ASPPA says its analysis shows “the real cost of retirement savings incentives to be 55% to 75% lower than claimed by budget hawks, meaning that proposed cuts will not save nearly as much as advertised even as they jeopardize the future of 401(k)s and other retirement plans.”
When evaluating the cost of the tax deferrals associated with defined-contribution plans such as 401(k) and Keogh plans, the Congressional Joint Committee on Taxation (JCT) and the Treasury Department’s Office of Tax Analysis (OTA) both use current cash-flow analysis, ASPPA explains. “Since workers withdraw money from these plans only in retirement, the taxes paid show up outside the 10-year time frame used in cash-flow analysis, and therefore are ‘scored’ as lost revenue, rather than deferred revenue,” Graff explains.
These tax deferrals differ from tax credits or deductions, such as those for medical expenses or mortgage interest, since the taxes deferred ultimately are paid. “The faulty analysis dramatically exaggerates the real cost of the tax incentives for retirement plans,” Graff says. “In fact, using present-value analysis—which economists typically use for long-term analysis—economist Judy Xanthopoulos and tax attorney Mary Schmitt have calculated that present-value estimates of the five-year cost of retirement savings tax expenditure are 55% lower than those of the JCT and 75% lower than those of the OTA.”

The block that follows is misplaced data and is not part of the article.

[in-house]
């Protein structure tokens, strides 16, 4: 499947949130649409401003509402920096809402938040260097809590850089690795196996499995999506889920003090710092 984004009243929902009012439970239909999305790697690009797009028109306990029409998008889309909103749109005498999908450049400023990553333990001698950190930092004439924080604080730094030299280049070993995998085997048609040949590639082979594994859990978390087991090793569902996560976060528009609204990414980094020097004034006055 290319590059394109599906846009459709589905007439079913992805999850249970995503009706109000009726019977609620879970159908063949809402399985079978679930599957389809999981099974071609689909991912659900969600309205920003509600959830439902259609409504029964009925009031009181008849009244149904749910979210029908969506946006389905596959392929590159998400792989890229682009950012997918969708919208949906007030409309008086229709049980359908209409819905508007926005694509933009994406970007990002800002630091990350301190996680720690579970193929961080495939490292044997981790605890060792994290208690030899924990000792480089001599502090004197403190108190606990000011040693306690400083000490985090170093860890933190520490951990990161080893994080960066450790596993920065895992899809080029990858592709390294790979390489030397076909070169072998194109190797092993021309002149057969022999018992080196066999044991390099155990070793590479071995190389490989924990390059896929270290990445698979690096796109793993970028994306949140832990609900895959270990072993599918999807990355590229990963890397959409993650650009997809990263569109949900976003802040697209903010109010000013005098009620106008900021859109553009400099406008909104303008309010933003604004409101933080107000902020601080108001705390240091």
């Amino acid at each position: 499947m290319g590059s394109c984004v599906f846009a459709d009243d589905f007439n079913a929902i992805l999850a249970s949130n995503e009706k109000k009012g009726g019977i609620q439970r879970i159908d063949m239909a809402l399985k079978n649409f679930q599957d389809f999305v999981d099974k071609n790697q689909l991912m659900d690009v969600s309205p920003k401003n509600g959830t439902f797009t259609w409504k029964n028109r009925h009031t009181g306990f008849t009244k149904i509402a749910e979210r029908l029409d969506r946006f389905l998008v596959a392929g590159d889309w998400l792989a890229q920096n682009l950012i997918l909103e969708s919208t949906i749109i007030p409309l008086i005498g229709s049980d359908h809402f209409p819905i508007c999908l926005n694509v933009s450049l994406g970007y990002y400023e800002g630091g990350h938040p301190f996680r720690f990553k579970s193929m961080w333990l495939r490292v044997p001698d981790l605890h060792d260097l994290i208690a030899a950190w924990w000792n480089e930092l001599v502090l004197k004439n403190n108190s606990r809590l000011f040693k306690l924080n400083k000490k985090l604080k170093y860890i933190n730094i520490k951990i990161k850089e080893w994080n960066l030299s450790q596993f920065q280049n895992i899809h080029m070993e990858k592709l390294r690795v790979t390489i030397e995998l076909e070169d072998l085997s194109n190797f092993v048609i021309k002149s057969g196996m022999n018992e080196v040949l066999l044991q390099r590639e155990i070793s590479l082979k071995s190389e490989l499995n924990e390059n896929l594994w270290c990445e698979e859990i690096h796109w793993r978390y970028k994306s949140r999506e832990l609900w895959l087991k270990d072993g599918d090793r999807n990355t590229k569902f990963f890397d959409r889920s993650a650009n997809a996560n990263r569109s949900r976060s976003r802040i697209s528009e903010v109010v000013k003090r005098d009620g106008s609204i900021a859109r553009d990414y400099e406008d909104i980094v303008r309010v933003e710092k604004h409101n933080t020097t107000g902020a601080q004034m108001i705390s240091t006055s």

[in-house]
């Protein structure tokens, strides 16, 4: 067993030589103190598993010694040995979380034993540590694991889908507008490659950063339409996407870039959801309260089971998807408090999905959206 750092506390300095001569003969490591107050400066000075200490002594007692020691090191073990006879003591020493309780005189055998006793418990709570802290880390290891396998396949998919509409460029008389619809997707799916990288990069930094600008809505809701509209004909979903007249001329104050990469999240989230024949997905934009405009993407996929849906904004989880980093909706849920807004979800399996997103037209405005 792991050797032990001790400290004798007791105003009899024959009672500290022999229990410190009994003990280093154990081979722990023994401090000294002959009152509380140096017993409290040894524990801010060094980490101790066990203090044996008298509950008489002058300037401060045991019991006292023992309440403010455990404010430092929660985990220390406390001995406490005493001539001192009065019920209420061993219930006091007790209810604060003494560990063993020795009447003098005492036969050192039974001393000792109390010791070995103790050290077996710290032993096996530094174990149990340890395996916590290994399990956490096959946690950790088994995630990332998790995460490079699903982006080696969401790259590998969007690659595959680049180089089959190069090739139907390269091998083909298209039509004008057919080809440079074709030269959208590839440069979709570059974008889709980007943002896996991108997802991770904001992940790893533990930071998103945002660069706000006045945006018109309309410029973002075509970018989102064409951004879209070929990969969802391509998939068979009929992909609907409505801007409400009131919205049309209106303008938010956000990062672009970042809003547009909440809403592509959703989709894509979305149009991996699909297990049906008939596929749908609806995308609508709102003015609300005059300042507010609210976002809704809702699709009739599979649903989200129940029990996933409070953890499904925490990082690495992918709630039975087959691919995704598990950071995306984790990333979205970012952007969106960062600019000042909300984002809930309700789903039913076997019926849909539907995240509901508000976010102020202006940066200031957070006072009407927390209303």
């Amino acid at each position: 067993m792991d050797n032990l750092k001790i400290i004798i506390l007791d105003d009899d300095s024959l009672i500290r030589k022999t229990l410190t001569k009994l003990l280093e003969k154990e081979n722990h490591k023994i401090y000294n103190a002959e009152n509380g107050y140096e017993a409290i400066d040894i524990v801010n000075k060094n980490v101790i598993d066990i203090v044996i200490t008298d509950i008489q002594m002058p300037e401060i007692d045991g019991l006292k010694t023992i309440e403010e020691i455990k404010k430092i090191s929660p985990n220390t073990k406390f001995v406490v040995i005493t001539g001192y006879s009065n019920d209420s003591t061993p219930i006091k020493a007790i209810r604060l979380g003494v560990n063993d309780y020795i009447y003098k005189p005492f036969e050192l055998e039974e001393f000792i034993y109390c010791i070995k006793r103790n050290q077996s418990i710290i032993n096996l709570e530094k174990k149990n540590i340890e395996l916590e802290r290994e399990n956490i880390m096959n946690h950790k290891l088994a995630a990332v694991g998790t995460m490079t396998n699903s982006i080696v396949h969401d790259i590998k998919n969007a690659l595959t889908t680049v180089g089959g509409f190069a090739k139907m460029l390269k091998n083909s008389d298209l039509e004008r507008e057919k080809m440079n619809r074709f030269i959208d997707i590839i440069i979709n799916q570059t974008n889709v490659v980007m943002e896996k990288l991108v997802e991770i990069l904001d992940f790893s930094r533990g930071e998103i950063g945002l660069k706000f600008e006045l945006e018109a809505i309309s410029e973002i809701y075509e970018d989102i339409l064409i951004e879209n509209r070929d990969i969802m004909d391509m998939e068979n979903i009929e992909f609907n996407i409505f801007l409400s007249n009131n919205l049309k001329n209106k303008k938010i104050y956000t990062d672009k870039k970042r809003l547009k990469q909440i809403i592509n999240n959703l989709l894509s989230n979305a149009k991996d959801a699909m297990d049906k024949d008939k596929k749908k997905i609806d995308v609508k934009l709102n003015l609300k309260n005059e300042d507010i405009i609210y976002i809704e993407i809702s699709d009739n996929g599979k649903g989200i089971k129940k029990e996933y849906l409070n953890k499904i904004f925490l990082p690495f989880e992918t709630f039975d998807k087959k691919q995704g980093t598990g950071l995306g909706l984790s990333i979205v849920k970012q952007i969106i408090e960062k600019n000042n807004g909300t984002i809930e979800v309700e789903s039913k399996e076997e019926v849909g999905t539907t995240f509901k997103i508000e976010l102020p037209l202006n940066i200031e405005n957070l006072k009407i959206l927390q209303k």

Retirement planning officials take note: In case you hadn’t noticed, the Obama administration is ramping up enforcement efforts to combat the large number of retirement plans that it says are non-compliant with retirement planning rules and regulations.
The Department of Labor (DOL) has stated that 77% of 401(k) plans are non-compliant “in some form,” said John Carl, president of the Retirement Learning Center, which is sponsored by Columbia Management, the investment manager owned by Ameriprise Financial, at the SPARK Institute’s national conference in Washington on June 14.
While 2009 was a bad year for the economy, Carl said, it wasn’t so bad for the DOL—the department managed to add 997 employees that year—with 70% of those employees added to its enforcement division. The DOL’s Employee Benefits Security Administration (EBSA), for instance, saw a 28% budget increase in 2009, and EBSA added 29 enforcement personnel.